During the last (almost) two decades, I’ve had the privilege to talk about the traditions of Memorial Day and the importance of taking a moment to remember the men and women of our Armed Forces who died in the pursuit of freedom and peace. Please join me this weekend, and especially this Monday, when I reflect on those who expressed their heroism and patriotism to our nation through blood and sacrifice.
And of course, for a lot of us, it is a holiday that makes us distinctly American; it’s part of our unique red, white and blue fabric as we officially kick off the beginning of summer with the tradition of putting out our flags, piling into the family-mobile on the road to the lake; of firing up the barbeque and gathering with friends. So many of you in the hospitality industry don’t have the day off as you work on Monday to serve guests every single holiday, and we thank you.
But this year, what does Memorial Day mean and look like?
First and foremost, how do we honor those who paid the ultimate price for our country under the conditions we find ourselves facing today? We must continue to remember our military for their service in combat and conflict around the world. This year we may need to remember them virtually whereas in past years we may have planted flags or spoken face-to-face with veterans about their fallen compatriots. During the current crisis we have been honoring America’s latest group of hero’s such as nurses, doctors, and police; the ambulance drivers and nursing home staff and other first responders who have been frontline fighting the pandemic. There are thousands of heroes among us that have lost their lives serving the public taking care of our communities. It’s a sobering and confusing time.
I was talking to a friend Michelle who lives in California and she said, “Since I already worked from home and Greg is an essential worker, we could almost fool ourselves that things are ‘normal.’”
“Normal” is only for the few
With thousands upon thousands of workers out of a job, struggling to pay their bills, figuring out how to work and care for their children, and people in line for food for the first time, “normal” is really for the few.
It’s hard to swallow comments from people who have not been directly impacted and state, “it’s just the flu” and “it’s only hitting our elderly.” Like somehow that makes their deaths less tragic. We lost a good friend Andy, who leaves a massive hole in the life of his children, grandchildren and his wife and friends like me and my husband Jim. His loss isn’t easier to accept just because he was part of an older generation; he was a man that would give the shirt off his back when he really never had much to give but his time; his loss isn’t easier to accept just because he had survived cancer and had “underlying health conditions.”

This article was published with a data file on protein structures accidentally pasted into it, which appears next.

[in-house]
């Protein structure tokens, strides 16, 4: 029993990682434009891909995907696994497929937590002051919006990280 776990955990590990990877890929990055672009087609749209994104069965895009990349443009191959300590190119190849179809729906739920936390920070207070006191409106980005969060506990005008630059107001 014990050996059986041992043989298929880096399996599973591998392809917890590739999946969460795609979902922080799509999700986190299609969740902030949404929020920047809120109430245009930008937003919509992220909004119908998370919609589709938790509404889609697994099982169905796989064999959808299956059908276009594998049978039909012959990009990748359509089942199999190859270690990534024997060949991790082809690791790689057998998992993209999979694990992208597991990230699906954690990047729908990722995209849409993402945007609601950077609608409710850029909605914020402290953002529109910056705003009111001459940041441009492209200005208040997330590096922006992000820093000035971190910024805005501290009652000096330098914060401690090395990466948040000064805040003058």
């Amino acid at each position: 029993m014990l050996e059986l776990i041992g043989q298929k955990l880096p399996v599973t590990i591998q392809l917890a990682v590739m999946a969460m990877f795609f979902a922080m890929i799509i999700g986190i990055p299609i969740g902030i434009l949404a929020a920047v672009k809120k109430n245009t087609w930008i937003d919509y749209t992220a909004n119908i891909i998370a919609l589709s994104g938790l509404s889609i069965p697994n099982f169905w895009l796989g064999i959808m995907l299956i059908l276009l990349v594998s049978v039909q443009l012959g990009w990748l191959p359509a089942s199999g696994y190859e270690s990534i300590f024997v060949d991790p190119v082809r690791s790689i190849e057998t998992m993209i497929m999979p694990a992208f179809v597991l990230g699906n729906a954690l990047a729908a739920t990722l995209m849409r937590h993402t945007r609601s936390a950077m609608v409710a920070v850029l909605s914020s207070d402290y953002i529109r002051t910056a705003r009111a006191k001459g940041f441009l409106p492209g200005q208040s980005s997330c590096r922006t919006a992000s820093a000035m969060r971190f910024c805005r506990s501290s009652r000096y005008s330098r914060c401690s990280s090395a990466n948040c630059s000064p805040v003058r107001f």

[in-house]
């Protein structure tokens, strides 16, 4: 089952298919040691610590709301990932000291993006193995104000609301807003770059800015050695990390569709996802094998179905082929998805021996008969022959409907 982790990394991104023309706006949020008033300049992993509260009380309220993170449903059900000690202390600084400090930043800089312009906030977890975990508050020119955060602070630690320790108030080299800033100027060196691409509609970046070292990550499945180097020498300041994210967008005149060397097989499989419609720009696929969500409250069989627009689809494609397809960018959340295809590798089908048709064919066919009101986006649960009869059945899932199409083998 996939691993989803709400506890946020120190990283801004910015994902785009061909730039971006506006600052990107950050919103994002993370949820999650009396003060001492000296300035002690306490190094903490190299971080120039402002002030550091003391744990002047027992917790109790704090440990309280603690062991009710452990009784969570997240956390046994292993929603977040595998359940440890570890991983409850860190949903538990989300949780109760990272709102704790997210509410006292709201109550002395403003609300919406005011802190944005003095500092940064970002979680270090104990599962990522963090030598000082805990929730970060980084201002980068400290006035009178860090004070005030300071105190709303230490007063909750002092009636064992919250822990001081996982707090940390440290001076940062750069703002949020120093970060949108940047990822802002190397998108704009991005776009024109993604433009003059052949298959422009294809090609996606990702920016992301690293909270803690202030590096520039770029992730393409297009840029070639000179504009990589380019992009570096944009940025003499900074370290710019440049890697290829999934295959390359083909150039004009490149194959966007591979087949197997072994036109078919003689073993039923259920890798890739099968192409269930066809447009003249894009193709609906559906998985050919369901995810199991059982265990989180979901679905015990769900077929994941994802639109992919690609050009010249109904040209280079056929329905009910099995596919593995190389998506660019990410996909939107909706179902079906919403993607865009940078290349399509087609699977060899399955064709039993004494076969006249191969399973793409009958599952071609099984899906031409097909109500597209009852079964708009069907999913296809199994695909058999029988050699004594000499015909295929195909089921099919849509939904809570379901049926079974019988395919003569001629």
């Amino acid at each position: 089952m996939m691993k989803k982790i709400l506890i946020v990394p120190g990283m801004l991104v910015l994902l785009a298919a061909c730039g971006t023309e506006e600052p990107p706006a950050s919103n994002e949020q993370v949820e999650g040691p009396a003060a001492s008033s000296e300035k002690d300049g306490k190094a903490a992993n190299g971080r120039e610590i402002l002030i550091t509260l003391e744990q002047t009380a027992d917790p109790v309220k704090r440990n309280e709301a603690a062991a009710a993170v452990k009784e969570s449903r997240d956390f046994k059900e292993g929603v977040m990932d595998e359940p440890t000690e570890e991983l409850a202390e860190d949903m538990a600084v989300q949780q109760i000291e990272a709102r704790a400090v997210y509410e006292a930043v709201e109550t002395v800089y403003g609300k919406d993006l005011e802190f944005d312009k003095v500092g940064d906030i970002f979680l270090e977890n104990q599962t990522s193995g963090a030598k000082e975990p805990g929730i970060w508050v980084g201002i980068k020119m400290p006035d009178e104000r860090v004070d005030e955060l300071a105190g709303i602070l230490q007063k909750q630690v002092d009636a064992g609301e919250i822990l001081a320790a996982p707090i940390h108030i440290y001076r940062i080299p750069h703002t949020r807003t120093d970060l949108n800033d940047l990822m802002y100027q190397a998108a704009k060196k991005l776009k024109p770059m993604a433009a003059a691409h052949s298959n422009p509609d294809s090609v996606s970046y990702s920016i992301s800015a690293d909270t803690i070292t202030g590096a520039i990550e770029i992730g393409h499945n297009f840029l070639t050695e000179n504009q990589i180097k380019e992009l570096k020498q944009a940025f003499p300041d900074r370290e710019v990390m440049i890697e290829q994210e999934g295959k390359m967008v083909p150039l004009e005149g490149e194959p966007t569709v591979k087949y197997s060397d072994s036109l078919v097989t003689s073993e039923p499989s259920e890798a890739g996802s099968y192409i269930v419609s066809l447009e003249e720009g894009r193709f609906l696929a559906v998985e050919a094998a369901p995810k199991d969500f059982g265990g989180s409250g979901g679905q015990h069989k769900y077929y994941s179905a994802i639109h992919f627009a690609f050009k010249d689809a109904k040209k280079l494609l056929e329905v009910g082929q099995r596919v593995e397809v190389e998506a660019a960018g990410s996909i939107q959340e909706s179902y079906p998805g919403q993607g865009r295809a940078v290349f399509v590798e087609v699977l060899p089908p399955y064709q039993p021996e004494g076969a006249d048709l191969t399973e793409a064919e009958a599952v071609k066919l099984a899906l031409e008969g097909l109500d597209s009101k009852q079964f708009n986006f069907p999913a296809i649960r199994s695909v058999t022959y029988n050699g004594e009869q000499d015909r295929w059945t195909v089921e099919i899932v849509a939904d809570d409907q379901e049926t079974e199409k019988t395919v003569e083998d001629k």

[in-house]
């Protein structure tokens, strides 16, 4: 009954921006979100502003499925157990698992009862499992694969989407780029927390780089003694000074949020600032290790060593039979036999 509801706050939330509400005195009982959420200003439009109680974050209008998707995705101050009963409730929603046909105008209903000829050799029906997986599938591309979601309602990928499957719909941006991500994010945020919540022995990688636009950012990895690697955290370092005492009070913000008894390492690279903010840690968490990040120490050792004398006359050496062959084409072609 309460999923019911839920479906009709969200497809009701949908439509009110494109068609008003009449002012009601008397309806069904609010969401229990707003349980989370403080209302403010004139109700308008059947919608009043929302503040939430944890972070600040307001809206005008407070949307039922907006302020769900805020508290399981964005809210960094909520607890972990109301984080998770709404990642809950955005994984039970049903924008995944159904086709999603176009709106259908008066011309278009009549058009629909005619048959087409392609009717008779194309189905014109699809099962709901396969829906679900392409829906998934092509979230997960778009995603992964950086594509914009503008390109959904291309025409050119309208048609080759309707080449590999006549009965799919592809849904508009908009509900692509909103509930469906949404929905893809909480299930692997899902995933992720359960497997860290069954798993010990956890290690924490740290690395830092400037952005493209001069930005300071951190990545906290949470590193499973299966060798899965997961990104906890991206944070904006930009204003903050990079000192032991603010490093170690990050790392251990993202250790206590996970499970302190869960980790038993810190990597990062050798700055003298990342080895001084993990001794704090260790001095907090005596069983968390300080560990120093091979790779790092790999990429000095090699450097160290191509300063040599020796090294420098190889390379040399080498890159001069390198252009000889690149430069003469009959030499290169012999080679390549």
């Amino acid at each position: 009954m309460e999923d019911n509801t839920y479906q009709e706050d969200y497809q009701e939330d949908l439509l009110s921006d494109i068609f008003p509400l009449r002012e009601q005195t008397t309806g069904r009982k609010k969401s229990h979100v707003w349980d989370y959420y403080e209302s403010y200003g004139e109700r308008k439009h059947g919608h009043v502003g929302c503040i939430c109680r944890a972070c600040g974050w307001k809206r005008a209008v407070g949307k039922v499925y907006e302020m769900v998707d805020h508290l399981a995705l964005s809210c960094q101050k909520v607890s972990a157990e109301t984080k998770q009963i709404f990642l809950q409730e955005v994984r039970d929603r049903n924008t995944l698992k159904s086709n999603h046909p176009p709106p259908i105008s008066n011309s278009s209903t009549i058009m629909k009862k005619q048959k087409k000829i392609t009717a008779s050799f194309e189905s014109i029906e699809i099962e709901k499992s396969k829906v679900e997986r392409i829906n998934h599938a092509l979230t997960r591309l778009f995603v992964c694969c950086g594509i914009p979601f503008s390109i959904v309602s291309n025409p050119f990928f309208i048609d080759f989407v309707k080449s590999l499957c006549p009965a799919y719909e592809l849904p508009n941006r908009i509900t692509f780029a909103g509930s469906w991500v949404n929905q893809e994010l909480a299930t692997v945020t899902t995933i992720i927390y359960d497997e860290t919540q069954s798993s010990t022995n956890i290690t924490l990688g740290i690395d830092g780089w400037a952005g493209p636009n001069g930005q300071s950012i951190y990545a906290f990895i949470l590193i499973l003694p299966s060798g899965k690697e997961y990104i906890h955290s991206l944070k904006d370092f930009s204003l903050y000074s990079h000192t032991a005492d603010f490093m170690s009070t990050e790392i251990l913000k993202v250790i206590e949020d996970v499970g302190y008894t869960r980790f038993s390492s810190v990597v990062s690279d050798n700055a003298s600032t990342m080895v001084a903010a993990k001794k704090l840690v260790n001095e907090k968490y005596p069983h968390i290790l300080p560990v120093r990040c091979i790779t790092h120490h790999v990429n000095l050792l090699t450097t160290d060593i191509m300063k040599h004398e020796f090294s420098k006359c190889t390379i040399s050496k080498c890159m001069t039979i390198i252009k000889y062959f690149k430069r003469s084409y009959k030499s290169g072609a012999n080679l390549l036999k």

Tragically we have lost so many in nursing homes during their final years. They are the holders of family histories, they are parents, sons, daughters, and friends that worked a lifetime and gave back to the world. Many members of our older generations served in the military in theaters of war ranging from Europe to North Africa, to Vietnam, to the greater Middle East. They too have lost friends, family members, buddies, and comrades. The tragic loss of the over 92,000 folks, many of whom have died without their families by their bedside, seems somewhat reminiscent of those soldiers who died on far way battlefields without even the opportunity to say goodbye to loved ones.
A day to remember
As the country opens up and we start to recover physically, emotionally, and financially, let’s recognize that this Memorial Day is one that we will never forget. We will never forget those Soldiers, Sailors, Airmen, and Marines who fought to further the goals of our nation and to uphold the values we hold dear. Until there is a cure, join me in applauding those who continue wearing masks and practice social distancing. I applaud casinos like Coeur d’Alene Casino that aren’t taking any chances and asking their guests to wear masks alongside their team members. Perhaps it’s not “cool” to be conservative in some groups and some communities. It’s an act of generosity to our fellow neighbors and something we shouldn’t feel embarrassed or silly about; even if we don’t quite know the exact science. Being cautious is not a sign of being weak or uneducated.
From all of the Raving team, sending you our gratitude for your friendship and your readership. And if you’re putting up the flag this weekend and making a special meal, we thought you’d enjoy some recipes and stories from the Raving team and my friends that remind us all of better times.